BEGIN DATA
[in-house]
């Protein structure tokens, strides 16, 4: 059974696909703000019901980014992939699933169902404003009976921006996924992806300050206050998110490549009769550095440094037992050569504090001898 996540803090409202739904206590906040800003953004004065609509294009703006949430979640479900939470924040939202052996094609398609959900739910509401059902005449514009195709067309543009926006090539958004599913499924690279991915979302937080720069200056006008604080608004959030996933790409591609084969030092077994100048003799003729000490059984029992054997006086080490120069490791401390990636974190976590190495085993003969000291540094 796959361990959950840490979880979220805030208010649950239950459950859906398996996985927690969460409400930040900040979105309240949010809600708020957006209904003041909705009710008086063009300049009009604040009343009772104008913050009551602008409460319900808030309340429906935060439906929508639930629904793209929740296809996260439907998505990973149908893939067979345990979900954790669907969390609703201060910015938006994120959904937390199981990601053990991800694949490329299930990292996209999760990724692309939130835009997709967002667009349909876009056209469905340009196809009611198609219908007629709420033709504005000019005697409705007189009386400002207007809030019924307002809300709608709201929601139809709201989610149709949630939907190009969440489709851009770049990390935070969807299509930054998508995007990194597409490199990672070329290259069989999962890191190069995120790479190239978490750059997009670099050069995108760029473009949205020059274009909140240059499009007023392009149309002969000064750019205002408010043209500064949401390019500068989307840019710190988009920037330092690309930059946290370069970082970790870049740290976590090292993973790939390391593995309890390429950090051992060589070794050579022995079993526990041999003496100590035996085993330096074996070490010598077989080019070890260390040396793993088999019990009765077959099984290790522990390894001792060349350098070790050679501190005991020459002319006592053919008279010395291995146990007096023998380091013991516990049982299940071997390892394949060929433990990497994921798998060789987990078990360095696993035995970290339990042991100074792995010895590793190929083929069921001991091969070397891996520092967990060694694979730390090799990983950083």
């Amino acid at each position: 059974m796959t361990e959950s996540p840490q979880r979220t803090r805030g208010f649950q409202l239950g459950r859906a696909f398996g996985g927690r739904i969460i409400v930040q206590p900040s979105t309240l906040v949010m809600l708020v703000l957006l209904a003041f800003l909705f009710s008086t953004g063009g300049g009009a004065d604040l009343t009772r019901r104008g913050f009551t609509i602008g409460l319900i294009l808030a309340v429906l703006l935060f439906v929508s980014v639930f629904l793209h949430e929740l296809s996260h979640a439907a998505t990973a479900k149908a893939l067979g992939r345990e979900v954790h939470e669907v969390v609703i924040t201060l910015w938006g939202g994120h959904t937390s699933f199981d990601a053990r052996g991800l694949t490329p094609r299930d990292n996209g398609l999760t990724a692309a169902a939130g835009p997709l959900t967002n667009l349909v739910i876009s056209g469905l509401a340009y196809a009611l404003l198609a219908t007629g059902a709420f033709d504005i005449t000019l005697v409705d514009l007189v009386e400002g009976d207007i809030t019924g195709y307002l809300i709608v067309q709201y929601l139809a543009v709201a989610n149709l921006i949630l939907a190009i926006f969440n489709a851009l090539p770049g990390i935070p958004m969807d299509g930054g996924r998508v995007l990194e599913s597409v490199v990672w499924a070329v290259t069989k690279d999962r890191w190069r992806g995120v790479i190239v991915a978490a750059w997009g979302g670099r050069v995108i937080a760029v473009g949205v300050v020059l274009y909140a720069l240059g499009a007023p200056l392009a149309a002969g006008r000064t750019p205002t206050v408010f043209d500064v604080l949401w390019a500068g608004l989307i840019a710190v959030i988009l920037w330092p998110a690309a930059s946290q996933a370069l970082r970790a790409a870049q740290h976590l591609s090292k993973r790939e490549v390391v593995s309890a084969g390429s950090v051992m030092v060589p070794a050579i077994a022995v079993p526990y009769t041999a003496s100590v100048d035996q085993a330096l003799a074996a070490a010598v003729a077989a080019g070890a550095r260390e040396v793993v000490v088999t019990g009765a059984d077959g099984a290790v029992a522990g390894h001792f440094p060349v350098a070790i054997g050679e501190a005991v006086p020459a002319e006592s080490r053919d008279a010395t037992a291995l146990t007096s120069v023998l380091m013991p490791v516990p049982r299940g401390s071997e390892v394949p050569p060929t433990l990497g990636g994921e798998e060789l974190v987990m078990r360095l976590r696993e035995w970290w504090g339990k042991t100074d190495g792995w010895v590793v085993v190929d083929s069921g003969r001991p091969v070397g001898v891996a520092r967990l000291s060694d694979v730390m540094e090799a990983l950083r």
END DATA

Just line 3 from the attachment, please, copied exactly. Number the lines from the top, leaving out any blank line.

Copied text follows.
């Amino acid at each position: 059974m796959t361990e959950s996540p840490q979880r979220t803090r805030g208010f649950q409202l239950g459950r859906a696909f398996g996985g927690r739904i969460i409400v930040q206590p900040s979105t309240l906040v949010m809600l708020v703000l957006l209904a003041f800003l909705f009710s008086t953004g063009g300049g009009a004065d604040l009343t009772r019901r104008g913050f009551t609509i602008g409460l319900i294009l808030a309340v429906l703006l935060f439906v929508s980014v639930f629904l793209h949430e929740l296809s996260h979640a439907a998505t990973a479900k149908a893939l067979g992939r345990e979900v954790h939470e669907v969390v609703i924040t201060l910015w938006g939202g994120h959904t937390s699933f199981d990601a053990r052996g991800l694949t490329p094609r299930d990292n996209g398609l999760t990724a692309a169902a939130g835009p997709l959900t967002n667009l349909v739910i876009s056209g469905l509401a340009y196809a009611l404003l198609a219908t007629g059902a709420f033709d504005i005449t000019l005697v409705d514009l007189v009386e400002g009976d207007i809030t019924g195709y307002l809300i709608v067309q709201y929601l139809a543009v709201a989610n149709l921006i949630l939907a190009i926006f969440n489709a851009l090539p770049g990390i935070p958004m969807d299509g930054g996924r998508v995007l990194e599913s597409v490199v990672w499924a070329v290259t069989k690279d999962r890191w190069r992806g995120v790479i190239v991915a978490a750059w997009g979302g670099r050069v995108i937080a760029v473009g949205v300050v020059l274009y909140a720069l240059g499009a007023p200056l392009a149309a002969g006008r000064t750019p205002t206050v408010f043209d500064v604080l949401w390019a500068g608004l989307i840019a710190v959030i988009l920037w330092p998110a690309a930059s946290q996933a370069l970082r970790a790409a870049q740290h976590l591609s090292k993973r790939e490549v390391v593995s309890a084969g390429s950090v051992m030092v060589p070794a050579i077994a022995v079993p526990y009769t041999a003496s100590v100048d035996q085993a330096l003799a074996a070490a010598v003729a077989a080019g070890a550095r260390e040396v793993v000490v088999t019990g009765a059984d077959g099984a290790v029992a522990g390894h001792f440094p060349v350098a070790i054997g050679e501190a005991v006086p020459a002319e006592s080490r053919d008279a010395t037992a291995l146990t007096s120069v023998l380091m013991p490791v516990p049982r299940g401390s071997e390892v394949p050569p060929t433990l990497g990636g994921e798998e060789l974190v987990m078990r360095l976590r696993e035995w970290w504090g339990k042991t100074d190495g792995w010895v590793v085993v190929d083929s069921g003969r001991p091969v070397g001898v891996a520092r967990l000291s060694d694979v730390m540094e090799a990983l950083r």